WNDX: One Take Super 8

WNDX Festival of Film and Video Art
One Take Super 8 Screening!
Sunday, Oct. 2, 7PM
@ The Gas Station Theatre

One Take Super 8 DVD Cover

Once again, WNDX presents their utterly amazing finale that leaves local filmmakers gnawing at their fingernails for weeks in unbearable nervousness and anticipation: The One Take Super 8 Screening!

This year 25 filmmakers completed the nerve-wracking task of conceiving, shooting and soundtracking a film shot entirely on Super 8 and edited in camera. And all of these 25 filmmakers (and an expected sell-out audience at the Gas Station Theatre) will see their films for the very first time, for better or for worse, at the screening on Sunday, October 2nd.

For years now, the One Take Super 8 has been headed by Alex Rogalski, also the Short Cuts Canada Programmer for the Toronto International Film Festival. Presented by WNDX and with the aid of many of the hardworking Winnipeg Film Group staff, the “non-competitive” filmmaking challenge has spawned some amazing results. So it is with great excitement that WNDX is also releasing a One Take Super 8 “Best Of…” DVD at this year’s screening! Watch some of the cream of the previous year’s crops below, and read an article about this year’s One Take Super 8 written by Uptown Magazine’s Kenton Smith.

Also, listen to Cineflyer Radio’s Ryan Simmons as he follows Darcy Fehr on his mission to create a One Take film for this year’s festival. CLICK HERE TO LISTEN!

-Aaron Zeghers

From Uptown Magazine
Sept. 28, 2011

One take at possible greatness – or disaster
The thrill of the unexpected has made the One Take Super 8 Event a hugely popular cinematic happening for six years strong

“I may have something spectacular, or nothing at all.”

Those words, from Winnipeg visual artist and sometimes filmmaker Robert Pasternak, express the essence of the now-annual One Take Super 8 Event, which enjoys its sixth edition this Sunday as part of WNDX: Winnipeg’s Festival of Film & Video Art. (Also available this year is a special edition DVD, containing a diverse selection of past OTS8 films.)

Here’s how it works: participants given a single cartridge of Super 8mm film amounting to 200 seconds (three minutes and change), and a completely free creative hand. It’s as simple as, “Here’s your film — now go shoot what you want.”

“We take 30 entrants each year, but we always have a waiting list,” says Mike Maryniuk, production programs manager at Winnipeg Film Group, which from the beginning has partnered with WNDX to make the event a reality. “It usually fills up in about a week.”

The curious thing, Maryniuk adds, is that where participants have been concerned, some only seem to make films for this particular occasion; there’s just something about it that attracts people.

And it was popular right from the start. “We actually had to cut down the number of slots from 35,” says Maryniuk, who’s been a recurring participant himself. “That was so the final screening of the results didn’t run forever.”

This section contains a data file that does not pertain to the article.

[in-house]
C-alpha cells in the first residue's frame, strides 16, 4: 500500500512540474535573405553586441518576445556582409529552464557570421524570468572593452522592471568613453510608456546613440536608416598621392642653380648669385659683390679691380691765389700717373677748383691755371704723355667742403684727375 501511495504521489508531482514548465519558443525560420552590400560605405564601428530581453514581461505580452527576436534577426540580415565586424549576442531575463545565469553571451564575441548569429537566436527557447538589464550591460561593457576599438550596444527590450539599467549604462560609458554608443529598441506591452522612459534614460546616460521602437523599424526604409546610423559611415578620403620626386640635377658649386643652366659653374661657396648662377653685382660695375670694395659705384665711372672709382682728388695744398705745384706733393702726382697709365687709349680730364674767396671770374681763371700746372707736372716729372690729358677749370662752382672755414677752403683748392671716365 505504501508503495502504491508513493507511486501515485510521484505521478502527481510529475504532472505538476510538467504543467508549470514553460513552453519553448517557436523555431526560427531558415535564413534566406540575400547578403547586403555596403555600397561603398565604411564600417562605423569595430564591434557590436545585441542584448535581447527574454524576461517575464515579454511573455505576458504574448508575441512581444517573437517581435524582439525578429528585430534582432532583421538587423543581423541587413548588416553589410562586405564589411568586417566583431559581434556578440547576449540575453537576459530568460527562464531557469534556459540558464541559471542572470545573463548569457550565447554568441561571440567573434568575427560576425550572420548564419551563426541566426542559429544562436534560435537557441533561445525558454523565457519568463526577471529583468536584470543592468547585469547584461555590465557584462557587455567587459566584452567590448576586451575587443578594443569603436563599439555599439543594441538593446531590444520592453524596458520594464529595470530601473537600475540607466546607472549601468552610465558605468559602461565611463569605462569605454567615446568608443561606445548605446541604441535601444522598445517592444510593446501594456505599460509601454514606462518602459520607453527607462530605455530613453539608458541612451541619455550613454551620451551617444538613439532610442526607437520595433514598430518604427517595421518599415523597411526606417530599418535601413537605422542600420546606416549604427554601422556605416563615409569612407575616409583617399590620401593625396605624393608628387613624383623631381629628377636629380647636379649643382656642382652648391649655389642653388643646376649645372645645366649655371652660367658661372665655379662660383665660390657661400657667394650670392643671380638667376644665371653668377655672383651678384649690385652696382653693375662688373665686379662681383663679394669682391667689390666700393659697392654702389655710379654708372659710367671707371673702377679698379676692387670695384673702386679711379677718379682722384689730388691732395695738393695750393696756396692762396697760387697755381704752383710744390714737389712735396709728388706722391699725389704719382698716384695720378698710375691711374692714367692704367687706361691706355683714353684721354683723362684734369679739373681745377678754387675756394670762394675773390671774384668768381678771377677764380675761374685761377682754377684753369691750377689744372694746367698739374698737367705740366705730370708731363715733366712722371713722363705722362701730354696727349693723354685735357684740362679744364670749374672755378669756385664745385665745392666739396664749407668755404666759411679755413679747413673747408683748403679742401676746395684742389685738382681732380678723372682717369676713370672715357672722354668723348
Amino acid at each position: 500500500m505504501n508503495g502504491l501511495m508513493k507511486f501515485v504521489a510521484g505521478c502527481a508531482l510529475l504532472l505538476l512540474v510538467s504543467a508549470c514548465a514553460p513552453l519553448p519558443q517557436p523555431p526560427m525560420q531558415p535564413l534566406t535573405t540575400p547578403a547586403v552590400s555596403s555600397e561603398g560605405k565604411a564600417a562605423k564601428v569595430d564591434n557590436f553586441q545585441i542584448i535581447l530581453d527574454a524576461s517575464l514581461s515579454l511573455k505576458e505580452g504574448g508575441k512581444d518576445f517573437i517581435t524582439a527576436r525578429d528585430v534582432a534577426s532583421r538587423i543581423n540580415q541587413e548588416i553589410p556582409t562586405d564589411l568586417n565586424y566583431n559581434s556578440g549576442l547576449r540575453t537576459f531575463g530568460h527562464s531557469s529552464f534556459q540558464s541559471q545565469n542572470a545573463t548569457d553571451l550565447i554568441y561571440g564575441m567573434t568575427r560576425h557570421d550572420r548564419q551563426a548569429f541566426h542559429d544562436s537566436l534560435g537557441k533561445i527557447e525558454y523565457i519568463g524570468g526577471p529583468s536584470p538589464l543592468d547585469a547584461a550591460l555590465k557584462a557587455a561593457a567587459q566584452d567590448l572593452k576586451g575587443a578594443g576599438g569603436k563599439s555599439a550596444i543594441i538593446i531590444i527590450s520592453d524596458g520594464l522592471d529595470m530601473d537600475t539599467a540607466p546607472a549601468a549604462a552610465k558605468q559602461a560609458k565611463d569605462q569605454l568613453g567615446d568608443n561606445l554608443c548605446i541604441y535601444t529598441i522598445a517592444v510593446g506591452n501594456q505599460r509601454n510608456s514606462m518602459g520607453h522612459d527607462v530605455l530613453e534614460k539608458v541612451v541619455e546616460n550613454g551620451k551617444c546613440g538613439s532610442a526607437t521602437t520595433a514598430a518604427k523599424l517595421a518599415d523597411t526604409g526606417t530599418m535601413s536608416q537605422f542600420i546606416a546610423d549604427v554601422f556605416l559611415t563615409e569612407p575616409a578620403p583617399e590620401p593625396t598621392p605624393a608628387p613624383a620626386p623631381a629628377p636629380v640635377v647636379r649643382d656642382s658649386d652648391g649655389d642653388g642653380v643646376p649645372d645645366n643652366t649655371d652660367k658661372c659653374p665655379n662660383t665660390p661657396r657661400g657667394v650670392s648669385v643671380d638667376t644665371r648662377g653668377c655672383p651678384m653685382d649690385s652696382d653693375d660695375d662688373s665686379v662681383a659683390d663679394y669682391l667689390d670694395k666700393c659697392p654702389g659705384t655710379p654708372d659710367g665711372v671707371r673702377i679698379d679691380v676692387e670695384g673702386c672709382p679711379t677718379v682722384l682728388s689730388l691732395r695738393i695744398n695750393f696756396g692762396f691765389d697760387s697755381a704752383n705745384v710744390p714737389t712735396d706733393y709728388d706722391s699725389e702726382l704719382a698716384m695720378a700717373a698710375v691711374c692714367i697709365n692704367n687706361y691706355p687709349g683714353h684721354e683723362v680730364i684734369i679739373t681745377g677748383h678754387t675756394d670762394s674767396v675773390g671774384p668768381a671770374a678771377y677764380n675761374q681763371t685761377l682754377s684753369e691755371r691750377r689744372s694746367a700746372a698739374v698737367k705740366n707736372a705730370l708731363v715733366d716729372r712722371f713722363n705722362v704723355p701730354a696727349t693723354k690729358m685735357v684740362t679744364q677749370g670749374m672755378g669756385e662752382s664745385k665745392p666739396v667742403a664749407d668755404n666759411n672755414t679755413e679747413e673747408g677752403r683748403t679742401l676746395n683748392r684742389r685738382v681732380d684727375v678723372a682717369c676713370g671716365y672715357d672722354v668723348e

When Pasternak, whose cinematic-like flipbooks were featured as part of this spring’s Plastic Paper festival, is asked what he’s got up his sleeve for 2011, his response is a crafty chuckle. “I wanted to go outside the box,” he says. So, this time out — his third in six years — he decided to make a “camera-less” film.

In the case of local filmmakers such as Maryniuk, Heidi Phillips or Clint Enns, this might involve the creative use of found footage; in Pasternak’s case, however, he wanted to hand in the very same cartridge, exposed film within.

“What I did was expose the it in a darkroom,” he explains. “I didn’t actually photograph anything.

“It’s a very experimental approach, very abstract. I can’t be certain it worked, either.”

And there’s the catch: participating filmmakers only see their results when everyone else does, projected on a big screen at the Gas Station Arts Centre. Just about the entire local indie filmmaking community comes out to see what everyone else coughed up.

“I’ve seen totally black films in the past,” says Pasternak, who adds that both camera and/or operator malfunctions can render films total wash-outs. “I’ll be biting my nails, for sure.

“But it’s part of the experience — we won’t know what we’ve got ‘til they’re up there.”

It helps, then, to be prepared. And while some OTS8 participants (like Pasternak himself, he confesses) procrastinate or even wing it, the likes of Kevin Bacon — organizer of the Winnipeg Horror Cinema event — show up on the day with a plan.

“Well…the lights I used were like $30 lights you buy at Canadian Tire,” Bacon admits of this year’s project, which makes it “the roughest” he’s probably done. And as an unfailing participant since the OTS8’s inception, he’s a certifiable veteran.

Nonetheless, he’s pleased with the direction the film took: shot in a single day, it turned from a “super dark” horror film to more of a horror comedy. “And it’s better that way.”

The gist? “It’s about someone who literally has to give someone the finger.” With that, we’ll all have to wait until Sunday.

(Perhaps Bacon’s most memorable entry was based on Velvet Underground song The Gift, about a guy who mails himself in a box to his long-distance girlfriend — who accidentally kills him when she opens up the package with a boxcutter.)

“I treat these as experiments,” says Pasternak, whose 2006 entry Totemical Stop-Motion Drawing was animated by exposing one frame a time; the film is viewable at Pasternak’s blog, robertpasternak.blogspot.com. “The nice thing is, they don’t cost much to do.

“And the screenings are always a collective journey of discovery. I love how the audience encounters the film for the first time alongside the creator.”

-Kenton Smith

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~ by cineflyer on September 29, 2011.

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